Wichita bus fares will probably have to go up or the city will have to trim its already minimal routes and hours later this summer.
That is because the soaring cost of diesel fuel comes at the same time the city is no longer cushioned by federal stimulus dollars, Michael Vinson, director of Wichita Transit, said Tuesday.
That's led to a roughly $1 million deficit.
"It's kind of a double whammy," he said.
Vinson said his department will calculate some options — increasing fares, cutting services and combinations of each.
The only other option appears to be tapping the city's already strained coffers for more help.
Not likely, Vinson said.
Bus fares are $1.25, but most riders have to transfer on the city's hub-and-spoke system, costing them another 25 cents.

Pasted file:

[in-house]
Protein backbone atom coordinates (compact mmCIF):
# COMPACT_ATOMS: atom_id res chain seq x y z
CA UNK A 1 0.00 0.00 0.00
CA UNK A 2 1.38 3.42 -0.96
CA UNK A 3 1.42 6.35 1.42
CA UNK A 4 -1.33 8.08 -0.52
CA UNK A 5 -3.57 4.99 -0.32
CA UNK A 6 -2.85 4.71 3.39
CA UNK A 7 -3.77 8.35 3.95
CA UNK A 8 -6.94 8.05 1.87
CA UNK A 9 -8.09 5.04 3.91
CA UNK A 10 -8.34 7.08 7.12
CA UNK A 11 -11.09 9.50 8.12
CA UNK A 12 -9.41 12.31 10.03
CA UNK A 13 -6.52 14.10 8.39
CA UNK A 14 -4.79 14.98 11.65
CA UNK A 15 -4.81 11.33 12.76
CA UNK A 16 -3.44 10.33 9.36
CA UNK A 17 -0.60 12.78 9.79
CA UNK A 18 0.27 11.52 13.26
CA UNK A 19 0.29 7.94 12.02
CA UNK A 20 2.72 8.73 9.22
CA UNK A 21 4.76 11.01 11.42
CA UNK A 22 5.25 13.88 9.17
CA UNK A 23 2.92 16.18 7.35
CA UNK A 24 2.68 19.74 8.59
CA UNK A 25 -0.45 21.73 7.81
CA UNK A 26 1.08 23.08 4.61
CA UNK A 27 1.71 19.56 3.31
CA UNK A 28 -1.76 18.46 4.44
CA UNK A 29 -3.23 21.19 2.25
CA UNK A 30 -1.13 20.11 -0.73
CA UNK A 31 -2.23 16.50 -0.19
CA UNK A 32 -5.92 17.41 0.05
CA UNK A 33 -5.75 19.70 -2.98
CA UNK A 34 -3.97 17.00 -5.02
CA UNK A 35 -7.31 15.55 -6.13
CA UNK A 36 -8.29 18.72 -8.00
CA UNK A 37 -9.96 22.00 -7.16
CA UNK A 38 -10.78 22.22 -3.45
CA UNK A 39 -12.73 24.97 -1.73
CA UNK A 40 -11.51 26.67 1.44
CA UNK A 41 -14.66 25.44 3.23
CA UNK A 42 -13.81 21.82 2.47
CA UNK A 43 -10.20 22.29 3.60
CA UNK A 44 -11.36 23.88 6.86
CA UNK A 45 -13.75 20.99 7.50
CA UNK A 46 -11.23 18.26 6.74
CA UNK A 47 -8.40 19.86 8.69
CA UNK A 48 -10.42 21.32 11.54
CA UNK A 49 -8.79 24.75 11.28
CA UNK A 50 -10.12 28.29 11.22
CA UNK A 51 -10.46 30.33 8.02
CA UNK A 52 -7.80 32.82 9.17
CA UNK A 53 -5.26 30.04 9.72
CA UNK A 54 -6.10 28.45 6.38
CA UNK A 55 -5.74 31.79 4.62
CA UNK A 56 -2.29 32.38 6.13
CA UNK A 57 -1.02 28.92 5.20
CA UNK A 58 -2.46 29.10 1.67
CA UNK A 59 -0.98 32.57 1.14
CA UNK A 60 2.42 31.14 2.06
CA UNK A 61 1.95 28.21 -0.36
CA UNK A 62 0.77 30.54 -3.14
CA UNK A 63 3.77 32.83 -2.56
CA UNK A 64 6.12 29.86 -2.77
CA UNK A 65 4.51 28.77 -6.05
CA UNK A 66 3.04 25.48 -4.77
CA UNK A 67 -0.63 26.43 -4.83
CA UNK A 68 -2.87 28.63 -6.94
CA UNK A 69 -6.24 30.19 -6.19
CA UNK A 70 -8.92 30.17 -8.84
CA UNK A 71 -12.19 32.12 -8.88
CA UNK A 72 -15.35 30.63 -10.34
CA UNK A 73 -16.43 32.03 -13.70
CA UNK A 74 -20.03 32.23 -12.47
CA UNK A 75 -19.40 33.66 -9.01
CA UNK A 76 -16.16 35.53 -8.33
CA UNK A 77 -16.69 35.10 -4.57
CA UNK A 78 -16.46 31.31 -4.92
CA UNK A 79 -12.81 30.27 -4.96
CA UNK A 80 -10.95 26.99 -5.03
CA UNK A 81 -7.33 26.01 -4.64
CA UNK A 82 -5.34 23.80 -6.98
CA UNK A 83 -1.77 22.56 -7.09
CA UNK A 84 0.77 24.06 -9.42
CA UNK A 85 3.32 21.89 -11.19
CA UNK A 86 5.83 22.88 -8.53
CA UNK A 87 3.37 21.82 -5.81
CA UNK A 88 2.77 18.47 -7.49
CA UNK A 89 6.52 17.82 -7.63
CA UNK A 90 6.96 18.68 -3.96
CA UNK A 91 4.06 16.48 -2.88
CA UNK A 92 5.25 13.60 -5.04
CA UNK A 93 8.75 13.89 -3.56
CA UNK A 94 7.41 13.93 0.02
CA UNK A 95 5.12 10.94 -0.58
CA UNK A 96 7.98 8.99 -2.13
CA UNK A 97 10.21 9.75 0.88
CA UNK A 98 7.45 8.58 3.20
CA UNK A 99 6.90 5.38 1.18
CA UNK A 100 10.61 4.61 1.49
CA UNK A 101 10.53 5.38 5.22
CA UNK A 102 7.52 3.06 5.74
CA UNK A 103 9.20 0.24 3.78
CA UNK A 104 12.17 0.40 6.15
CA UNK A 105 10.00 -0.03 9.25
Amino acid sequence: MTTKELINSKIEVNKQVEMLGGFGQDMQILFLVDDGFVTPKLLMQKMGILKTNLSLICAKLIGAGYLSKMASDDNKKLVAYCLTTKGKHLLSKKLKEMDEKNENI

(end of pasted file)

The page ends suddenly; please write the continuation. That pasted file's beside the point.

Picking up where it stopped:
That's similar to comparable cities, Vinson said. But if Wichita increases its rates, it will be among the most expensive for riders while offering bare-bones routes and hours.
City buses don't run in the evenings or on Sundays.
Bus fares cover about 20 percent of the system's operating cost. The rest comes from local, state and federal sources.
Vinson said Wichita will likely get more operating funds from the state in future years and that federal officials have discussed allowing cities to use federal funds for operational costs, which is not currently allowed.
Those things could help protect Wichita's system, he said.
"Our hope is to improve the service ultimately," he said. "This is a setback for now. But we have some hopes in the future."